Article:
Passport Required to Enter

Web sites using Microsoft's Internet Information Server (IIS) might soon have new options for tracking visitors.

According to a report in Wired magazine, the new version of IIS, announced for mid-June and currently in widespread beta-test, will support a feature called "Mandatory User Identification" (MUI). The article quoted a security expert who asked to remain anonymous: according to a non-disclosure agreement between beta testers and Microsoft, information about this feature may not be spread. "This feature has a large impact on privacy and needs open, public discussion," said the expert in order to justify this information leak.

Mandatory User Identification will automatically identify visitors to a Web site using Microsoft Passport.

Upon first contact, browsers send a user's Passport identification to the Web server, which then verifies this information in encrypted communication with Passport servers. If successful, Microsoft's back-end will authenticate the user, and provide the Web server with certain user demographics. Based on this information, which may include name, address, age, gender, citizenship and geographical location, a Web server can grant full access, limited access, or just present an error message.

Because of changes to the HTTP protocol, MUI requires changes in both Web servers and browsers. Apparently, Microsoft added MUI support to their Internet Explorer as part of the latest security patches.

The security expert was outraged, because Internet Explorer sends personal data without informing or asking the user, over an unencrypted connection. According to documentation provided with the IIS beta version, Web sites that enable MUI ought to "mention this fact in their privacy policy."

Apparently, MUI is already in use by some Web sites: certain documents on the Department of Energy's Web site regarding the location of power plants and oil refineries are only accessible to users whose "Passport" identifies them as american citizens. A spokesperson confirmed that the DOE was "experimenting" with MUI: "We have to be more careful about what information to distribute to whom. After 9/11, we removed certain documents that might be misused by terrorists. Microsoft's MUI technology allows us to make sure that information does not fall into the wrong hands."

An insider reported that many adult sites were also looking into using MUI to refuse access by minors: "This is much more convenient than using credit cards for identification, because it is automatic. And it is more secure, because little peeping Tom can steal Daddy's credit card, but not his Passport."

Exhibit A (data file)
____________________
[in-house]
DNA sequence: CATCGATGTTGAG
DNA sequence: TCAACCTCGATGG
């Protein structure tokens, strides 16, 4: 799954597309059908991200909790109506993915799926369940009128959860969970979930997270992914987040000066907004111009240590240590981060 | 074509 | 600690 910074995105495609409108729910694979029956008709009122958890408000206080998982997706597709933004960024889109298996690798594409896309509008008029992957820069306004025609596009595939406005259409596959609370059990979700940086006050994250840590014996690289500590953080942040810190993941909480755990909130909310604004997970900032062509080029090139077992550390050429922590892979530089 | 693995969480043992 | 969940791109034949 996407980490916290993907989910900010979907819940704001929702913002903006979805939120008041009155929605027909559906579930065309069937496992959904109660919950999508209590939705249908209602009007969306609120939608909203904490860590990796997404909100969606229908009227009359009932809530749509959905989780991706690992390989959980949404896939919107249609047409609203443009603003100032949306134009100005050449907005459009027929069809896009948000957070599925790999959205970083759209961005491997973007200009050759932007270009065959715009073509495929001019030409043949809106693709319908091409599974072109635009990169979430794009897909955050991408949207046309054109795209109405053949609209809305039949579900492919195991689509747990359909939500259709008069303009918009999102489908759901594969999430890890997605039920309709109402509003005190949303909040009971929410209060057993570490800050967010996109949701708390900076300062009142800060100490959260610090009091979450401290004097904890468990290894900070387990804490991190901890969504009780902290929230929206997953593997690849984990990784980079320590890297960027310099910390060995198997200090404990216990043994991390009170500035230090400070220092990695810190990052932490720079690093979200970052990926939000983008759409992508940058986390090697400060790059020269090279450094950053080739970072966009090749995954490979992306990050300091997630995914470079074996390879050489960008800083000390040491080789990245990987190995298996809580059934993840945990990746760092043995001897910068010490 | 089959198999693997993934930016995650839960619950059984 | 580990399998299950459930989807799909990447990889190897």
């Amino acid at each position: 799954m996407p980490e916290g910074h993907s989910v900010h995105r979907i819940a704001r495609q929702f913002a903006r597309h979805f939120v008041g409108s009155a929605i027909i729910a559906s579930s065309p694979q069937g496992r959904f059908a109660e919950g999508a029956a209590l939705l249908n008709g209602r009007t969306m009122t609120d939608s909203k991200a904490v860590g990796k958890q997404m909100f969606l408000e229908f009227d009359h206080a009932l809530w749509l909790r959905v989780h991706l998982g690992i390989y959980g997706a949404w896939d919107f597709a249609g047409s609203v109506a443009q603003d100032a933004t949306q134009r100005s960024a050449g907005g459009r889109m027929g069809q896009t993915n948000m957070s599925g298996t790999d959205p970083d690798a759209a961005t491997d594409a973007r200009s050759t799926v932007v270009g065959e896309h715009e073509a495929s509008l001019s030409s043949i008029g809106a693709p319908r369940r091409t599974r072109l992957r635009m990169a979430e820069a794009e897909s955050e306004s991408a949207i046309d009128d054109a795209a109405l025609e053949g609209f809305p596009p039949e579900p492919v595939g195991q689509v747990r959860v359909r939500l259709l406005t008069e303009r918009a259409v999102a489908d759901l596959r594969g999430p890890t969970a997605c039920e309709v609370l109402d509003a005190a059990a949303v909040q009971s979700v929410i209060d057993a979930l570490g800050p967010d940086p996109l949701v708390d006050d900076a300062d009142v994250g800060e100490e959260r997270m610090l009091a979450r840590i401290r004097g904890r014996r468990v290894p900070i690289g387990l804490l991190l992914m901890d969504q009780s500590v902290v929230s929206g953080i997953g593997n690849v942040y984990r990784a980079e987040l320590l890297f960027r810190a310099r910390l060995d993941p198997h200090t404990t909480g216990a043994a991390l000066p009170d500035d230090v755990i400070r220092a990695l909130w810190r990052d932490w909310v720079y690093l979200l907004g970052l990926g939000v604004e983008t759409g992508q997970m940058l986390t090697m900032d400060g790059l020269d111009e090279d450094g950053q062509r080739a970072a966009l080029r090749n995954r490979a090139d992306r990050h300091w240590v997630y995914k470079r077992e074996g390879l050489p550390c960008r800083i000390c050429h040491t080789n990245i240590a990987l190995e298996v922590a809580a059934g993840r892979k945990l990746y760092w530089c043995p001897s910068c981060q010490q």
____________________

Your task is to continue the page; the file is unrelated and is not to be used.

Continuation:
Another facet of the collaboration between Microsoft and its partners is highlighted by a patent for "Transparent and Efficient User Identification on Web Sites" that was recently awarded to Doubleclick, a company that is already notorious for tracking users using "Web bugs" (small graphics embedded in a Web site) and "Cookies." The patent essentially describes an MUI-like scheme for identification and authentication. The patent explicitly mentions the possibility of limiting access according to certain demographics, including regional advertisement "down to a city block." An interesting side note is that former CTO Kevin Ryan left Doubleclick for Microsoft only 9 months ago.

Microsoft replied to requests for information, confirming that such a feature was being worked on, but did not confirm or deny any dates for its ultimate release. "This feature will supply Web sites with vital demographic information, and enable them to provide users with a better, more personal Web browsing experience." Asked about data privay, the spokesperson said users will of course have the option to limit access to his or her profile. Open discussion was not necessary, as "we have covered all legal aspects, in close dialog with several government agencies and the Department of Homeland Security."

In a press release today, Norwegian company Opera, home of one of the few successful competing browsers next to Internet Explorer, announced that it was "disappointed" at Microsoft's secrecy. "We learned of Microsofts extensions to the common HTTP protocol only from the Wired article, and have yet to receive documentation from Microsoft detailing necessary protocol changes. This is another attempt of Microsoft abusing its monopoly. In the past, Microsoft edited the MSN home page to return false "CSS" formatting to Opera users, to discredit Opera as inferior. This is their latest attempt, trying to exclude Opera users from MUI-controlled Web sites."

First published on April 1, 2003 as an April Fools joke. Believe it or not at your own risk. Updated and revised March 2004.

Frank Pilhofer <fp -AT-> Back to the Homepage
Last modified: Sun Mar 28 22:23:03 2004